Environmental Stewardship/On-The-Land Programs
Nauttiqsuqtiit Inuit Steward
The Eyes and Ears of Tallurutiup Imanga
The Nauttiqsuqtiit, or Inuit stewards, are the eyes and ears of Tallurutiup Imanga National Marine Conservation Area – not only monitoring the region but also harvesting to the benefit of the community. The Tallurutiup Imanga Inuit Impact and Benefit Agreement funds the Nauttiqsuqtiit Inuit Steward Program.
This program provides Inuit jobs as environmental stewards and harvesters. It also provides a foundation for mentorship, training, and economic development for Inuit.
In July 2018, QIA launched the Tallurutiup Imanga Nauttiqsuqtiit pilot project in Arctic Bay as an early benefit from Parks Canada. The animals harvested by the Nauttiqsuqtiit in Arctic Bay were shared with the community at community feasts. The nonedible animal parts were shared with seamstresses and artisans to bolster the local economy. These efforts have illustrated the importance of harvesters and harvesting to food sovereignty in the Qikiqtani Region.
The success of the pilot program led to its expansion to the other four Tallurutiup Imanga communities – Clyde River, Grise Fiord, Pond Inlet and Resolute Bay.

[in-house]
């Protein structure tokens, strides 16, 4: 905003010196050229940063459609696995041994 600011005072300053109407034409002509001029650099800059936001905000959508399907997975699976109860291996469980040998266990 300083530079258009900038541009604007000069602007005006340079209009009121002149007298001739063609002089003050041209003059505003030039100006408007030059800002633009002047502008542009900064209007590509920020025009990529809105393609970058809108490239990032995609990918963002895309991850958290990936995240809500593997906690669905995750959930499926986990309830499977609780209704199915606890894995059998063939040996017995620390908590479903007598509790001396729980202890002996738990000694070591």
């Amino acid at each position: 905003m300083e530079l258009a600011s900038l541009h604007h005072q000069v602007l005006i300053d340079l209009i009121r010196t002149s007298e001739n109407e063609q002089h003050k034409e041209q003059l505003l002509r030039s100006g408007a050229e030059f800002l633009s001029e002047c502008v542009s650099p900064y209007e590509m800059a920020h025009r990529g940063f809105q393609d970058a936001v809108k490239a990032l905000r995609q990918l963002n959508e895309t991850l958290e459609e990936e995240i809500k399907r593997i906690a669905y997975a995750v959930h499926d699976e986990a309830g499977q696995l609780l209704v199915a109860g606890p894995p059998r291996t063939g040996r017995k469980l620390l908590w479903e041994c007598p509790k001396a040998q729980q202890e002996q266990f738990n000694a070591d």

To learn more:
Wildlife Compensation Fund
The Mary River Wildlife Compensation Fund was created as part of the Inuit Impact Benefits Agreement between QIA and Baffinland Iron Mine.
The fund is designed to address the potential impact of the Mary River Project on Qikiqtani harvesters.
Inuit in communities impacted by the Mary River mine can apply for funding if an incident of loss or damage to wildlife occurs. The incident must be caused directly or indirectly by activities related to the Mary River Project.
To learn more or to access the application:
Pond Inlet Wildlife Monitoring
Community Based Monitoring
QIA’s community-based monitoring project in Pond Inlet was started in 2017 as a response to community concerns with seismic testing and increased shipping in the area.
The aim of the project is to gather information on the health, well-being and abundance of wildlife surrounding Pond Inlet. The information can help inform decisions on policy, advocacy, and management of issues that affect Inuit.
The project is funded through Crown-Indigenous Relations and Northern Affairs Canada.
To learn more: